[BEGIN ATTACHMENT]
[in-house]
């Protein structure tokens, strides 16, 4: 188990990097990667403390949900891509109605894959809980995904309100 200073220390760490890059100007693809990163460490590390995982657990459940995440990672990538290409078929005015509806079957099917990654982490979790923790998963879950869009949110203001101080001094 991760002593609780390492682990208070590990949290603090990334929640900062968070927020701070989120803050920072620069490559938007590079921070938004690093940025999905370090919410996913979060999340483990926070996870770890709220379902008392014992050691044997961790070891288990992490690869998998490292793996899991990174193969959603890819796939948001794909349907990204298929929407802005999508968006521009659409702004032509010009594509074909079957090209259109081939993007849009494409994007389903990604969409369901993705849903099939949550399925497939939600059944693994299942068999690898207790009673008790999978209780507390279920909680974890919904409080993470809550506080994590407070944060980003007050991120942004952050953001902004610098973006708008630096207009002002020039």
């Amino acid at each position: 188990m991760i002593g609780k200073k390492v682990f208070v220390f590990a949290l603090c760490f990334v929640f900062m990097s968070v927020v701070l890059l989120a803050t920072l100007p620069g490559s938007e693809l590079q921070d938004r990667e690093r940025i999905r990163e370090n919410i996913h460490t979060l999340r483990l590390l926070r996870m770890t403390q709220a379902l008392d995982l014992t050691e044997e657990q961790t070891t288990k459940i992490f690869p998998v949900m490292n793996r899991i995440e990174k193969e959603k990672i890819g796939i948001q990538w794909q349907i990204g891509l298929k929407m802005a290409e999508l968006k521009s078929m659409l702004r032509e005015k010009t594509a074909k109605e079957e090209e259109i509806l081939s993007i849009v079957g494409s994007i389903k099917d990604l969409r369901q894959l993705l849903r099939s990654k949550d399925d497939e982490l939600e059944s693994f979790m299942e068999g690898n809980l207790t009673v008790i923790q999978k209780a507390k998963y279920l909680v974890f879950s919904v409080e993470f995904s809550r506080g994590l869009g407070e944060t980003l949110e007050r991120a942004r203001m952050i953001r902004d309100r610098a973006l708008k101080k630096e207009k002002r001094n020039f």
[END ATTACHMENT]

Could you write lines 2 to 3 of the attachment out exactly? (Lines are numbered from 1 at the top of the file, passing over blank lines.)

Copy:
């Protein structure tokens, strides 16, 4: 188990990097990667403390949900891509109605894959809980995904309100 200073220390760490890059100007693809990163460490590390995982657990459940995440990672990538290409078929005015509806079957099917990654982490979790923790998963879950869009949110203001101080001094 991760002593609780390492682990208070590990949290603090990334929640900062968070927020701070989120803050920072620069490559938007590079921070938004690093940025999905370090919410996913979060999340483990926070996870770890709220379902008392014992050691044997961790070891288990992490690869998998490292793996899991990174193969959603890819796939948001794909349907990204298929929407802005999508968006521009659409702004032509010009594509074909079957090209259109081939993007849009494409994007389903990604969409369901993705849903099939949550399925497939939600059944693994299942068999690898207790009673008790999978209780507390279920909680974890919904409080993470809550506080994590407070944060980003007050991120942004952050953001902004610098973006708008630096207009002002020039």
């Amino acid at each position: 188990m991760i002593g609780k200073k390492v682990f208070v220390f590990a949290l603090c760490f990334v929640f900062m990097s968070v927020v701070l890059l989120a803050t920072l100007p620069g490559s938007e693809l590079q921070d938004r990667e690093r940025i999905r990163e370090n919410i996913h460490t979060l999340r483990l590390l926070r996870m770890t403390q709220a379902l008392d995982l014992t050691e044997e657990q961790t070891t288990k459940i992490f690869p998998v949900m490292n793996r899991i995440e990174k193969e959603k990672i890819g796939i948001q990538w794909q349907i990204g891509l298929k929407m802005a290409e999508l968006k521009s078929m659409l702004r032509e005015k010009t594509a074909k109605e079957e090209e259109i509806l081939s993007i849009v079957g494409s994007i389903k099917d990604l969409r369901q894959l993705l849903r099939s990654k949550d399925d497939e982490l939600e059944s693994f979790m299942e068999g690898n809980l207790t009673v008790i923790q999978k209780a507390k998963y279920l909680v974890f879950s919904v409080e993470f995904s809550r506080g994590l869009g407070e944060t980003l949110e007050r991120a942004r203001m952050i953001r902004d309100r610098a973006l708008k101080k630096e207009k002002r001094n020039f």